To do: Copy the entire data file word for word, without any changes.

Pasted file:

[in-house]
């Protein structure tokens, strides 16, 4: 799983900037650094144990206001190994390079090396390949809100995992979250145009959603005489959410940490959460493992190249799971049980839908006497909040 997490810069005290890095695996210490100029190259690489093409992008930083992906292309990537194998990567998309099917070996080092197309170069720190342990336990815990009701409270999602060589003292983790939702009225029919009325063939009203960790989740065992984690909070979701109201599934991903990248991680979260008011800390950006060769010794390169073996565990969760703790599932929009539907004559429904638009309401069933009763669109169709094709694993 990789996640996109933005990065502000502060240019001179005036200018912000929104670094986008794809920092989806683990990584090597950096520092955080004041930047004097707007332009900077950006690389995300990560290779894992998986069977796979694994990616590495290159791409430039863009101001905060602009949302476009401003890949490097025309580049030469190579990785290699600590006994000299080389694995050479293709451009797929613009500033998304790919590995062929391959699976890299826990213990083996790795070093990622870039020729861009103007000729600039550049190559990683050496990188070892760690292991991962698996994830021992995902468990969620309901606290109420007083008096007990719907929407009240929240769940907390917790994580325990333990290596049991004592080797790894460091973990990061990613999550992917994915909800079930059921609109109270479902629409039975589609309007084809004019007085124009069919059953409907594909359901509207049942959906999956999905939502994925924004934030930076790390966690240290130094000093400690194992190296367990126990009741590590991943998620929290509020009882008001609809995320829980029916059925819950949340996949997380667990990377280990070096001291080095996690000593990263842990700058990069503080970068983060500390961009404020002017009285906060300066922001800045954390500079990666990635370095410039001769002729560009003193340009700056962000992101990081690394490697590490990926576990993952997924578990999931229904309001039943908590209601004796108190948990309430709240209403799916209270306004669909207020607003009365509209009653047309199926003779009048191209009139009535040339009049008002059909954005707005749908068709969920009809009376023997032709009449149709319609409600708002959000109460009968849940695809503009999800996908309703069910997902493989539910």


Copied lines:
[in-house]
């Protein structure tokens, strides 16, 4: 799983900037650094144990206001190994390079090396390949809100995992979250145009959603005489959410940490959460493992190249799971049980839908006497909040 997490810069005290890095695996210490100029190259690489093409992008930083992906292309990537194998990567998309099917070996080092197309170069720190342990336990815990009701409270999602060589003292983790939702009225029919009325063939009203960790989740065992984690909070979701109201599934991903990248991680979260008011800390950006060769010794390169073996565990969760703790599932929009539907004559429904638009309401069933009763669109169709094709694993 990789996640996109933005990065502000502060240019001179005036200018912000929104670094986008794809920092989806683990990584090597950096520092955080004041930047004097707007332009900077950006690389995300990560290779894992998986069977796979694994990616590495290159791409430039863009101001905060602009949302476009401003890949490097025309580049030469190579990785290699600590006994000299080389694995050479293709451009797929613009500033998304790919590995062929391959699976890299826990213990083996790795070093990622870039020729861009103007000729600039550049190559990683050496990188070892760690292991991962698996994830021992995902468990969620309901606290109420007083008096007990719907929407009240929240769940907390917790994580325990333990290596049991004592080797790894460091973990990061990613999550992917994915909800079930059921609109109270479902629409039975589609309007084809004019007085124009069919059953409907594909359901509207049942959906999956999905939502994925924004934030930076790390966690240290130094000093400690194992190296367990126990009741590590991943998620929290509020009882008001609809995320829980029916059925819950949340996949997380667990990377280990070096001291080095996690000593990263842990700058990069503080970068983060500390961009404020002017009285906060300066922001800045954390500079990666990635370095410039001769002729560009003193340009700056962000992101990081690394490697590490990926576990993952997924578990999931229904309001039943908590209601004796108190948990309430709240209403799916209270306004669909207020607003009365509209009653047309199926003779009048191209009139009535040339009049008002059909954005707005749908068709969920009809009376023997032709009449149709319609409600708002959000109460009968849940695809503009999800996908309703069910997902493989539910």